Witness M.J. Edwards

Received and registered 22 August 1870 …

——

This deed is remarkable not only as the first filed by Washington Suggs, just five years after his emancipation in Greene County, but also for its reference to the “graveyard lot” and “the African church.”

If the graveyard lot is, as it surely appears, the cemetery later known as Oakdale, this deed pushes the founding date of that burial ground back more than 25 years.

The African church appears to be the church later known as Jackson Chapel (and later still, after a merger, as Jackson Chapel First Missionary Baptist Church), which was located on Barnes Street just off Pender Street (then Stantonsburg Street), a block south of Nash Street. If so, this deed pushes back the date of the building of the congregation’s first edifice.

Sugg’s new neighbor, Calvin Blount, was also African-American and formerly enslaved. His will, drafted in 1909, contains this provision — “Fourth: To my beloved sons Wright Blount and Tillman Blount, whom I have not heard from in many years — I do hereby give and bequeath to them to share and share alike my other lot of land on the edge of the Town of Wilson, State and County aforesaid, adjoining the lands of G.W. Sugg, Cater Sugg, and the Colored Cemetery, containing about one acre.”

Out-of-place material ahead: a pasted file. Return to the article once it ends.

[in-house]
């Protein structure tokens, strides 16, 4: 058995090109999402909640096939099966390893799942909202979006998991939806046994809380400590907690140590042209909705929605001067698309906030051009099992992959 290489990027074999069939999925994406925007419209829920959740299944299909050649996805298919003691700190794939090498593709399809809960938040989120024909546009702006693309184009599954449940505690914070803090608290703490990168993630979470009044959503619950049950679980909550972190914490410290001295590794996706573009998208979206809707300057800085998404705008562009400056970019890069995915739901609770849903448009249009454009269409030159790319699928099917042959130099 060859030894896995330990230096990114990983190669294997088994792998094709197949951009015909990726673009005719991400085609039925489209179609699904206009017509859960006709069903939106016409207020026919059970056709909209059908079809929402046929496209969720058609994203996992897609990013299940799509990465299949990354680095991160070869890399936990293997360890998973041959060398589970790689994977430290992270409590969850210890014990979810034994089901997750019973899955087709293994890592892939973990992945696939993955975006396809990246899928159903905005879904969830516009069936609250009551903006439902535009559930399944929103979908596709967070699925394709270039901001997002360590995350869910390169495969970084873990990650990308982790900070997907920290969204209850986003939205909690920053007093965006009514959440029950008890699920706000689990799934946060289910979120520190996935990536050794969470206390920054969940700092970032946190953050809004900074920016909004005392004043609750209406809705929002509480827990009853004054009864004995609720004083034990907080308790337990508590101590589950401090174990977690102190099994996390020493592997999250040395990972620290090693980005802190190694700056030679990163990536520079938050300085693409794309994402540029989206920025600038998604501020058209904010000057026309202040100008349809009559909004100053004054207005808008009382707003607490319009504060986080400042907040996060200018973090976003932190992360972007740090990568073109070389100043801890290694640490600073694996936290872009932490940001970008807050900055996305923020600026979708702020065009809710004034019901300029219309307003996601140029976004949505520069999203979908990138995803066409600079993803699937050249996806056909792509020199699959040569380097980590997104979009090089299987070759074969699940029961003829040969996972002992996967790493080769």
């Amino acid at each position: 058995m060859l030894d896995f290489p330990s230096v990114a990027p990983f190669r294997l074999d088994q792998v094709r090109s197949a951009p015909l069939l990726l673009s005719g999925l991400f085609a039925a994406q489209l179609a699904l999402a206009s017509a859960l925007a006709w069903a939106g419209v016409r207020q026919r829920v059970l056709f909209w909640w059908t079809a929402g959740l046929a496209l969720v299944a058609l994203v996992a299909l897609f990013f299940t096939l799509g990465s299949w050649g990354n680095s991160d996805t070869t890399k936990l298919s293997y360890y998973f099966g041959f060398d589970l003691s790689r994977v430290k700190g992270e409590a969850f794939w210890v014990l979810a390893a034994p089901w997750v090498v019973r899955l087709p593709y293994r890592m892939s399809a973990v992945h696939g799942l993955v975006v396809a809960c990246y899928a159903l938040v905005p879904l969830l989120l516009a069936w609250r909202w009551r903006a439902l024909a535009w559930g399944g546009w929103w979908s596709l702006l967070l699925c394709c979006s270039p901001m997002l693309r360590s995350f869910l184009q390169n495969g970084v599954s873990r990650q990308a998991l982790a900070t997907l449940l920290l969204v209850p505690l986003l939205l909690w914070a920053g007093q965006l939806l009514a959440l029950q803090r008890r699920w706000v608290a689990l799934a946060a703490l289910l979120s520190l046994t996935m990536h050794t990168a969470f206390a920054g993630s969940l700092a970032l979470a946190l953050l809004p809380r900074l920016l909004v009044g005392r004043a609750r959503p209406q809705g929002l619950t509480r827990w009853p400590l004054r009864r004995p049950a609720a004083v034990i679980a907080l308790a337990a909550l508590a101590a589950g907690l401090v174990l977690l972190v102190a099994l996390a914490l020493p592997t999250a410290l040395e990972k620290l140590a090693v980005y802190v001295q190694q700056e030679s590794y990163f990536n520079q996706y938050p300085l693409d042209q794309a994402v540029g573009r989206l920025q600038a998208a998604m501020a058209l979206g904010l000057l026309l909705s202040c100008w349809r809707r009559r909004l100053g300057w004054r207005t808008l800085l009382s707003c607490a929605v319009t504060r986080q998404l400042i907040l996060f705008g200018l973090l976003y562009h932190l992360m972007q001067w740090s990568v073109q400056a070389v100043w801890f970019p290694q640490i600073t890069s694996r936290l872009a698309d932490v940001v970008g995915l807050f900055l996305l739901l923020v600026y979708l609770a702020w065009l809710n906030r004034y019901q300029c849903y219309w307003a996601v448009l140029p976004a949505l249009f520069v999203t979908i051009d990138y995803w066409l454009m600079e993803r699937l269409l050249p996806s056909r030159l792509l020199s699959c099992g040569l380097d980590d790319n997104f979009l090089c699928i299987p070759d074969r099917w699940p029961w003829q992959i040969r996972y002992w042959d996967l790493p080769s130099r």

Deed book 4, page 135, Register of Deeds Office, Wilson.

 

Jones buys a mule.

On 17 December 1897, Thomas A. Jones purchased a bay mare mule from John Y. Moore for $75 on credit. Until Jones paid the full purchase price, title remained in Moore. On 7 January 1900, he satisfied his debt.

——

In the 1870 census of Old Fields township, Wilson County: farm laborer Jno. A. Jones, 22; wife Susan, 19;  children Thomas, 2, and Jesse B., 7 months; and Rosett Boykin, 10.